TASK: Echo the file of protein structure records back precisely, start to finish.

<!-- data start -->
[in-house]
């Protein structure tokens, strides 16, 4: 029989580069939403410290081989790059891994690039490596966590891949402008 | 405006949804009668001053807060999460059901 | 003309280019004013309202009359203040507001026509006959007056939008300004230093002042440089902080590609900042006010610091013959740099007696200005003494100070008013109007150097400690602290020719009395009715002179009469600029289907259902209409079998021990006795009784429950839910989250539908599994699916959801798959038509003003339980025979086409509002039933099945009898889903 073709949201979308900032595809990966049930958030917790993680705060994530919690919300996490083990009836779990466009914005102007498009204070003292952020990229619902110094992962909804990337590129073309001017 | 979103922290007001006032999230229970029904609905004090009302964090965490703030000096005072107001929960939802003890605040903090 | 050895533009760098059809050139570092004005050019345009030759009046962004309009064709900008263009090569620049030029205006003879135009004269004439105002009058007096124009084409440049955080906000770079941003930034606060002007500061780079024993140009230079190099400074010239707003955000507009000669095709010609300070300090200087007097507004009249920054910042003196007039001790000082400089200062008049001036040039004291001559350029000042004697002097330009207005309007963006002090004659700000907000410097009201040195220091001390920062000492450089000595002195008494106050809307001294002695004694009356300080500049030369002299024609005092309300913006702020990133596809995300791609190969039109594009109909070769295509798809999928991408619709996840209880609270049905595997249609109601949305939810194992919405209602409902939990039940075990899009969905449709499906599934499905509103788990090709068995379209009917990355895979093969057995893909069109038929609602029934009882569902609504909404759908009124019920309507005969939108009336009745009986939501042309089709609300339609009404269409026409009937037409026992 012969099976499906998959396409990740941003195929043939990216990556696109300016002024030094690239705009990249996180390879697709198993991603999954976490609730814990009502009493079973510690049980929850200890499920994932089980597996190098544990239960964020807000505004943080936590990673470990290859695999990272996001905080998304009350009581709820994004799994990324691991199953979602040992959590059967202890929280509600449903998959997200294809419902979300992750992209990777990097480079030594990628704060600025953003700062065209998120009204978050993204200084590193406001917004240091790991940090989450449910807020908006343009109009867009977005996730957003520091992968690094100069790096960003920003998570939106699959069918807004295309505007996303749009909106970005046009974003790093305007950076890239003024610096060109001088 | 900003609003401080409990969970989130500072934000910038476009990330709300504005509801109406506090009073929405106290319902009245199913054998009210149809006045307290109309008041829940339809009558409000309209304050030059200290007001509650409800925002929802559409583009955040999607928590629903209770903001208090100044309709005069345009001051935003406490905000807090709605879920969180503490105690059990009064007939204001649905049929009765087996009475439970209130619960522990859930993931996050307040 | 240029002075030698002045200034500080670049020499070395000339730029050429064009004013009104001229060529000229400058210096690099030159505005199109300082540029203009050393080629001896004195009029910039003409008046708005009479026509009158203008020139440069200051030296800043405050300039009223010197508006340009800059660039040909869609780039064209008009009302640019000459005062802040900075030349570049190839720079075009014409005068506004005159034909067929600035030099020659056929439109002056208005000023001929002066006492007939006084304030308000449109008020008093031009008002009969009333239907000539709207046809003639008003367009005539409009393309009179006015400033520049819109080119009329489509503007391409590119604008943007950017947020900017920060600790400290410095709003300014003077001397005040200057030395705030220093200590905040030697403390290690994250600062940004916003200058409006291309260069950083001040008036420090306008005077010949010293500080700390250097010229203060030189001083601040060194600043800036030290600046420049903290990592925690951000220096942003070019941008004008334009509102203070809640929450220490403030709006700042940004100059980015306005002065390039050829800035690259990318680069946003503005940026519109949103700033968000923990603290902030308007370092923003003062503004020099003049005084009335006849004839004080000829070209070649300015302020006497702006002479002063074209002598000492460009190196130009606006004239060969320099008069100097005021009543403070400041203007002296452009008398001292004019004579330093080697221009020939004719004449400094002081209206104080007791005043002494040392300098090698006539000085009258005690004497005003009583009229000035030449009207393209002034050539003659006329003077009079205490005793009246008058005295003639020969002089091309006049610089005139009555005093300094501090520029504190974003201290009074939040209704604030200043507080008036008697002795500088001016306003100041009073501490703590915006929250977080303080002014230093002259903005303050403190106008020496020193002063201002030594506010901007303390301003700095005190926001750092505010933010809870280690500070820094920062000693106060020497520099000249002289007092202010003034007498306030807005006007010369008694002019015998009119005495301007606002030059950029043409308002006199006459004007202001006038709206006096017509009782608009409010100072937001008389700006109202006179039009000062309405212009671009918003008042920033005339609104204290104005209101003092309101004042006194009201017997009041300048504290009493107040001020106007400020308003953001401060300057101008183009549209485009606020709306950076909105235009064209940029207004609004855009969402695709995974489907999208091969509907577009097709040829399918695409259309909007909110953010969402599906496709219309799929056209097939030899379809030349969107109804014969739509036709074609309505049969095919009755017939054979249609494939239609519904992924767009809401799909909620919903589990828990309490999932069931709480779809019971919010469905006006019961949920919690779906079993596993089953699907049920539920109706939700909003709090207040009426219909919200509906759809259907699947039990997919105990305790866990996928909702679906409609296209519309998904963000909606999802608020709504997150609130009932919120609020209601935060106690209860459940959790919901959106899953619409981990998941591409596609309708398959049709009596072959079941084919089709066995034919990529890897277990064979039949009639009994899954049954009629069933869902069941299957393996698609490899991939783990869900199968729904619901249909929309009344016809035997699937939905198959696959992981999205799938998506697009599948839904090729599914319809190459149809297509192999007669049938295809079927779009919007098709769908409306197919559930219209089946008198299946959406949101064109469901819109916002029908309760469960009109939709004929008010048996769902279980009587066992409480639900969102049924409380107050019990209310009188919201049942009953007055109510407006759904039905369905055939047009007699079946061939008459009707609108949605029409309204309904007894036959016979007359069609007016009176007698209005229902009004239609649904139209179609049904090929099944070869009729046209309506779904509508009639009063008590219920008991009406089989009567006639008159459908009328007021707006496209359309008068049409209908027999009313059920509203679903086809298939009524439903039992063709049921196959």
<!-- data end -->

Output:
[in-house]
């Protein structure tokens, strides 16, 4: 029989580069939403410290081989790059891994690039490596966590891949402008 | 405006949804009668001053807060999460059901 | 003309280019004013309202009359203040507001026509006959007056939008300004230093002042440089902080590609900042006010610091013959740099007696200005003494100070008013109007150097400690602290020719009395009715002179009469600029289907259902209409079998021990006795009784429950839910989250539908599994699916959801798959038509003003339980025979086409509002039933099945009898889903 073709949201979308900032595809990966049930958030917790993680705060994530919690919300996490083990009836779990466009914005102007498009204070003292952020990229619902110094992962909804990337590129073309001017 | 979103922290007001006032999230229970029904609905004090009302964090965490703030000096005072107001929960939802003890605040903090 | 050895533009760098059809050139570092004005050019345009030759009046962004309009064709900008263009090569620049030029205006003879135009004269004439105002009058007096124009084409440049955080906000770079941003930034606060002007500061780079024993140009230079190099400074010239707003955000507009000669095709010609300070300090200087007097507004009249920054910042003196007039001790000082400089200062008049001036040039004291001559350029000042004697002097330009207005309007963006002090004659700000907000410097009201040195220091001390920062000492450089000595002195008494106050809307001294002695004694009356300080500049030369002299024609005092309300913006702020990133596809995300791609190969039109594009109909070769295509798809999928991408619709996840209880609270049905595997249609109601949305939810194992919405209602409902939990039940075990899009969905449709499906599934499905509103788990090709068995379209009917990355895979093969057995893909069109038929609602029934009882569902609504909404759908009124019920309507005969939108009336009745009986939501042309089709609300339609009404269409026409009937037409026992 012969099976499906998959396409990740941003195929043939990216990556696109300016002024030094690239705009990249996180390879697709198993991603999954976490609730814990009502009493079973510690049980929850200890499920994932089980597996190098544990239960964020807000505004943080936590990673470990290859695999990272996001905080998304009350009581709820994004799994990324691991199953979602040992959590059967202890929280509600449903998959997200294809419902979300992750992209990777990097480079030594990628704060600025953003700062065209998120009204978050993204200084590193406001917004240091790991940090989450449910807020908006343009109009867009977005996730957003520091992968690094100069790096960003920003998570939106699959069918807004295309505007996303749009909106970005046009974003790093305007950076890239003024610096060109001088 | 900003609003401080409990969970989130500072934000910038476009990330709300504005509801109406506090009073929405106290319902009245199913054998009210149809006045307290109309008041829940339809009558409000309209304050030059200290007001509650409800925002929802559409583009955040999607928590629903209770903001208090100044309709005069345009001051935003406490905000807090709605879920969180503490105690059990009064007939204001649905049929009765087996009475439970209130619960522990859930993931996050307040 | 240029002075030698002045200034500080670049020499070395000339730029050429064009004013009104001229060529000229400058210096690099030159505005199109300082540029203009050393080629001896004195009029910039003409008046708005009479026509009158203008020139440069200051030296800043405050300039009223010197508006340009800059660039040909869609780039064209008009009302640019000459005062802040900075030349570049190839720079075009014409005068506004005159034909067929600035030099020659056929439109002056208005000023001929002066006492007939006084304030308000449109008020008093031009008002009969009333239907000539709207046809003639008003367009005539409009393309009179006015400033520049819109080119009329489509503007391409590119604008943007950017947020900017920060600790400290410095709003300014003077001397005040200057030395705030220093200590905040030697403390290690994250600062940004916003200058409006291309260069950083001040008036420090306008005077010949010293500080700390250097010229203060030189001083601040060194600043800036030290600046420049903290990592925690951000220096942003070019941008004008334009509102203070809640929450220490403030709006700042940004100059980015306005002065390039050829800035690259990318680069946003503005940026519109949103700033968000923990603290902030308007370092923003003062503004020099003049005084009335006849004839004080000829070209070649300015302020006497702006002479002063074209002598000492460009190196130009606006004239060969320099008069100097005021009543403070400041203007002296452009008398001292004019004579330093080697221009020939004719004449400094002081209206104080007791005043002494040392300098090698006539000085009258005690004497005003009583009229000035030449009207393209002034050539003659006329003077009079205490005793009246008058005295003639020969002089091309006049610089005139009555005093300094501090520029504190974003201290009074939040209704604030200043507080008036008697002795500088001016306003100041009073501490703590915006929250977080303080002014230093002259903005303050403190106008020496020193002063201002030594506010901007303390301003700095005190926001750092505010933010809870280690500070820094920062000693106060020497520099000249002289007092202010003034007498306030807005006007010369008694002019015998009119005495301007606002030059950029043409308002006199006459004007202001006038709206006096017509009782608009409010100072937001008389700006109202006179039009000062309405212009671009918003008042920033005339609104204290104005209101003092309101004042006194009201017997009041300048504290009493107040001020106007400020308003953001401060300057101008183009549209485009606020709306950076909105235009064209940029207004609004855009969402695709995974489907999208091969509907577009097709040829399918695409259309909007909110953010969402599906496709219309799929056209097939030899379809030349969107109804014969739509036709074609309505049969095919009755017939054979249609494939239609519904992924767009809401799909909620919903589990828990309490999932069931709480779809019971919010469905006006019961949920919690779906079993596993089953699907049920539920109706939700909003709090207040009426219909919200509906759809259907699947039990997919105990305790866990996928909702679906409609296209519309998904963000909606999802608020709504997150609130009932919120609020209601935060106690209860459940959790919901959106899953619409981990998941591409596609309708398959049709009596072959079941084919089709066995034919990529890897277990064979039949009639009994899954049954009629069933869902069941299957393996698609490899991939783990869900199968729904619901249909929309009344016809035997699937939905198959696959992981999205799938998506697009599948839904090729599914319809190459149809297509192999007669049938295809079927779009919007098709769908409306197919559930219209089946008198299946959406949101064109469901819109916002029908309760469960009109939709004929008010048996769902279980009587066992409480639900969102049924409380107050019990209310009188919201049942009953007055109510407006759904039905369905055939047009007699079946061939008459009707609108949605029409309204309904007894036959016979007359069609007016009176007698209005229902009004239609649904139209179609049904090929099944070869009729046209309506779904509508009639009063008590219920008991009406089989009567006639008159459908009328007021707006496209359309008068049409209908027999009313059920509203679903086809298939009524439903039992063709049921196959």